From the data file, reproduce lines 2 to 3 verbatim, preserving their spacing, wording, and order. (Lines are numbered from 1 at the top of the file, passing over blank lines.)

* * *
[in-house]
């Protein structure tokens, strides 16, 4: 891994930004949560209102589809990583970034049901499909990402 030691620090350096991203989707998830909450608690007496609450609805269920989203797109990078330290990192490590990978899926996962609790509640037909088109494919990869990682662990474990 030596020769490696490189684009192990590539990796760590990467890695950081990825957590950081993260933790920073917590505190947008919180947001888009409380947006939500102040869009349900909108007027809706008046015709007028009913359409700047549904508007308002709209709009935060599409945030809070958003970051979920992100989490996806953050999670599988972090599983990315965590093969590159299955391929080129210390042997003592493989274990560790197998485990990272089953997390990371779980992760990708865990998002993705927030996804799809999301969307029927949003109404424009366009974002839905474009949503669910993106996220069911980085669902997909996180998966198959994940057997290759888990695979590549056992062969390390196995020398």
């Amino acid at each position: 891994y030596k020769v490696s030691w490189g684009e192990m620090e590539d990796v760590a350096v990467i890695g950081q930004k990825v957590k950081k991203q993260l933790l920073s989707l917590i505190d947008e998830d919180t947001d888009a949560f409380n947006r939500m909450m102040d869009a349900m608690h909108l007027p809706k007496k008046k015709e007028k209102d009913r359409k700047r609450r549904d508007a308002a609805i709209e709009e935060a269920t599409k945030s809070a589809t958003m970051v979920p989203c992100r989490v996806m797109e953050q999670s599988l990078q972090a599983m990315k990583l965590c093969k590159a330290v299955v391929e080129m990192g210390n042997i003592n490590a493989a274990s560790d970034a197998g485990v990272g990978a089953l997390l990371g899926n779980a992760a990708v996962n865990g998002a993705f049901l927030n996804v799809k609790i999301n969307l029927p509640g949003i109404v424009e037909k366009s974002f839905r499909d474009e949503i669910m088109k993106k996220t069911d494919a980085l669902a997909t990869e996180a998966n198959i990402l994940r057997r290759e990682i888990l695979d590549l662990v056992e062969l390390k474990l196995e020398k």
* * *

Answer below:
């Protein structure tokens, strides 16, 4: 891994930004949560209102589809990583970034049901499909990402 030691620090350096991203989707998830909450608690007496609450609805269920989203797109990078330290990192490590990978899926996962609790509640037909088109494919990869990682662990474990 030596020769490696490189684009192990590539990796760590990467890695950081990825957590950081993260933790920073917590505190947008919180947001888009409380947006939500102040869009349900909108007027809706008046015709007028009913359409700047549904508007308002709209709009935060599409945030809070958003970051979920992100989490996806953050999670599988972090599983990315965590093969590159299955391929080129210390042997003592493989274990560790197998485990990272089953997390990371779980992760990708865990998002993705927030996804799809999301969307029927949003109404424009366009974002839905474009949503669910993106996220069911980085669902997909996180998966198959994940057997290759888990695979590549056992062969390390196995020398």
């Amino acid at each position: 891994y030596k020769v490696s030691w490189g684009e192990m620090e590539d990796v760590a350096v990467i890695g950081q930004k990825v957590k950081k991203q993260l933790l920073s989707l917590i505190d947008e998830d919180t947001d888009a949560f409380n947006r939500m909450m102040d869009a349900m608690h909108l007027p809706k007496k008046k015709e007028k209102d009913r359409k700047r609450r549904d508007a308002a609805i709209e709009e935060a269920t599409k945030s809070a589809t958003m970051v979920p989203c992100r989490v996806m797109e953050q999670s599988l990078q972090a599983m990315k990583l965590c093969k590159a330290v299955v391929e080129m990192g210390n042997i003592n490590a493989a274990s560790d970034a197998g485990v990272g990978a089953l997390l990371g899926n779980a992760a990708v996962n865990g998002a993705f049901l927030n996804v799809k609790i999301n969307l029927p509640g949003i109404v424009e037909k366009s974002f839905r499909d474009e949503i669910m088109k993106k996220t069911d494919a980085l669902a997909t990869e996180a998966n198959i990402l994940r057997r290759e990682i888990l695979d590549l662990v056992e062969l390390k474990l196995e020398k």